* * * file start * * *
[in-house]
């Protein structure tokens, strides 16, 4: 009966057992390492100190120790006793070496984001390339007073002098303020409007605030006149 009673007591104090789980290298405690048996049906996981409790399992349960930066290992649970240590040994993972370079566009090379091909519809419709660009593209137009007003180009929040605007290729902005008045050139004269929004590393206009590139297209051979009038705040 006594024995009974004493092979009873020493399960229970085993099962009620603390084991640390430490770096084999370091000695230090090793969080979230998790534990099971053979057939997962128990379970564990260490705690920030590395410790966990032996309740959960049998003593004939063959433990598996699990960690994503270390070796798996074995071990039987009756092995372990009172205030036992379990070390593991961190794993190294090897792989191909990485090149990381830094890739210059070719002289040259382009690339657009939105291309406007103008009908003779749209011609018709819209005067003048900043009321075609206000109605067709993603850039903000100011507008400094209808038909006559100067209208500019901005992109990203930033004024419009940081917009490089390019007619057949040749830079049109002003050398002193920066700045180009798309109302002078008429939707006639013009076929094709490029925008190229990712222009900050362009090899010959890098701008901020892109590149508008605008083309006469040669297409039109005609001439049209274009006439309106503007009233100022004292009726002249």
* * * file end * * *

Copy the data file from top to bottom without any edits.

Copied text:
[in-house]
């Protein structure tokens, strides 16, 4: 009966057992390492100190120790006793070496984001390339007073002098303020409007605030006149 009673007591104090789980290298405690048996049906996981409790399992349960930066290992649970240590040994993972370079566009090379091909519809419709660009593209137009007003180009929040605007290729902005008045050139004269929004590393206009590139297209051979009038705040 006594024995009974004493092979009873020493399960229970085993099962009620603390084991640390430490770096084999370091000695230090090793969080979230998790534990099971053979057939997962128990379970564990260490705690920030590395410790966990032996309740959960049998003593004939063959433990598996699990960690994503270390070796798996074995071990039987009756092995372990009172205030036992379990070390593991961190794993190294090897792989191909990485090149990381830094890739210059070719002289040259382009690339657009939105291309406007103008009908003779749209011609018709819209005067003048900043009321075609206000109605067709993603850039903000100011507008400094209808038909006559100067209208500019901005992109990203930033004024419009940081917009490089390019007619057949040749830079049109002003050398002193920066700045180009798309109302002078008429939707006639013009076929094709490029925008190229990712222009900050362009090899010959890098701008901020892109590149508008605008083309006469040669297409039109005609001439049209274009006439309106503007009233100022004292009726002249």